One of the Largest 19th Century Printed Maps of Mexico
Remarkable large format map of Mexico, published by Rand McNally & Co. in Chicago.
The map provides a meticulous accounting of the telegraph lines, railroads, and steamship lines (existing and proposed) with connecting routes to the United States also shown. A symbol locating "Ports of entry for foreign trade" and points of entry for coasting trade are noted.
This map was published at the end of the González Interregnum, the period between 1880 and 1884 when General Manuel González held the presidency after Porfirio Díaz had stepped down. The period was marked by increasing openness to investment by U.S. nationals and an attempt by the Mexican government to make the country seem like a safe and attractive place to invest. This map clearly means to advance that cause by displaying Mexico's advanced national communications network.
This does not look like the "normal" Rand McNally map - it is probably a separately made map that they acquired the rights to. This copy [and our copy] was sold in England by Edward Stanford and has his label on the case. Map is in four sheets, each dissected into 21 sections. With outline color by state, topography shown in brown, and railways and shipping routes in red. . . .
This 1884 state of the map is apparently unrecorded. OCLC locates several examples of the 1882 edition.
Prior to this example appearing in 2020, we were unable to locate any examples of this map on the market.
Rand McNally & Co. is a large American map and navigation company best known for its annual atlases. The company got its start in 1856, when William Rand opened a print shop in Chicago. He was joined in 1858 by a new employee, Andrew McNally. Together, the men established their namesake company in 1868. Originally, the company was intended to print the tickets and timetables for the trains running to and through Chicago; their first railway guide was published in 1869.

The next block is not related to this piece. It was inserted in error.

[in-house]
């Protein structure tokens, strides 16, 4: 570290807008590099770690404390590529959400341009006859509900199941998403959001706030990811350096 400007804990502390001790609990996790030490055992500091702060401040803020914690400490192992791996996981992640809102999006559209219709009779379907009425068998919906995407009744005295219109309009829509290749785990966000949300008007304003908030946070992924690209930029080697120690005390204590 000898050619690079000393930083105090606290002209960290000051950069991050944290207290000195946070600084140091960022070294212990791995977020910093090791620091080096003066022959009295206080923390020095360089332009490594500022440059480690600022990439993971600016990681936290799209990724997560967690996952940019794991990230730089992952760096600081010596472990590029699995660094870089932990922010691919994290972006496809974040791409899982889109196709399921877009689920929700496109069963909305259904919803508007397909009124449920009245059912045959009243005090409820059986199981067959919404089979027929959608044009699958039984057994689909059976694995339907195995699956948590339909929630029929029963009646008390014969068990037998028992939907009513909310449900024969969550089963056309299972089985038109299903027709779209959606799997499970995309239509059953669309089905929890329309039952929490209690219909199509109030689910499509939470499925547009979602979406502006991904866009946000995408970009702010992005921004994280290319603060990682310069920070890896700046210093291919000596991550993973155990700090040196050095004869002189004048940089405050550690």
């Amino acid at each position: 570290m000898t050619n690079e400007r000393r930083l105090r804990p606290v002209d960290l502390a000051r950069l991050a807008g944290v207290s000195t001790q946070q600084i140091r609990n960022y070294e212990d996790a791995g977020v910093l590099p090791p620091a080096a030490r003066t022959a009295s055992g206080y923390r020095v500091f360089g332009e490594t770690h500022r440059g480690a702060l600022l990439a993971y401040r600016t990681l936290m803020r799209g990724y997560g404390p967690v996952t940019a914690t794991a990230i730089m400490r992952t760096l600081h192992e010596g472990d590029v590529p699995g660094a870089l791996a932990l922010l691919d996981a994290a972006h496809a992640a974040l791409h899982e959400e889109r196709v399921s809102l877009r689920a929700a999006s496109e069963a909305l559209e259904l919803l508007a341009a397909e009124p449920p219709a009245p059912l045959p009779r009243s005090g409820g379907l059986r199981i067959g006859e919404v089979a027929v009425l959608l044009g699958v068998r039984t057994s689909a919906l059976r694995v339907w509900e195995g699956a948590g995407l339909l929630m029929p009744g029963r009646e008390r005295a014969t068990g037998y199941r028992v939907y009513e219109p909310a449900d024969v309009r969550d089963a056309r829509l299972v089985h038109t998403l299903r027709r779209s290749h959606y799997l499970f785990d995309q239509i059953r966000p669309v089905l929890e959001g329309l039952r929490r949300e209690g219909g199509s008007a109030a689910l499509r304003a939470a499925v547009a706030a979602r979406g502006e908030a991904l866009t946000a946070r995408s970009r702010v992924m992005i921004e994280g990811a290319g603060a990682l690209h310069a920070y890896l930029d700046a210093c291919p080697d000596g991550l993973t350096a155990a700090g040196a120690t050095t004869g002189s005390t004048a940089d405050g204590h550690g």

By 1870, they had shifted from just printing to publishing directories, travel guides, and newspapers. Their first map appeared in 1872 in a railway guide. The map was produced using a new wax engraving method, a cheaper process that gave the company an edge.
By 1880 Rand McNally had entered the education market with globes, wall maps, and geography texts for students. In 1923, Rand McNally published the first Goode’s World Atlas, named after its editor, Dr. J. Paul Goode. For generations afterward, this would be the standard classroom atlas.
In 1899, William Rand left the company, but McNally and his family remained, controlling the company for over a century. In 1904, they published their first road map intended for automobiles and by 1907 were publishing Photo-Auto Guides, which combined photography and mapping to help drivers. In 1924, they produced the Auto Chum, a precursor to their famous road atlases. Rand McNally would remain the leader in road maps and atlases throughout the twentieth century.
In 1937, Rand McNally opened its first store in New York City. Ever on the frontier of technology, Rand McNally pioneered the scribing process for printing tickets in 1958 and printed their first full-color road atlas in 1960. Arthur Robinson developed his now-famous projection of Rand McNally in 1969. By the 1980s, the company was exploring digital reproduction and digital databases of maps for truckers. In the 1990s, they lead the charge to develop trip-planning software and websites. Today, most of its products are available online or in a digital format, including maps for tablets and phones.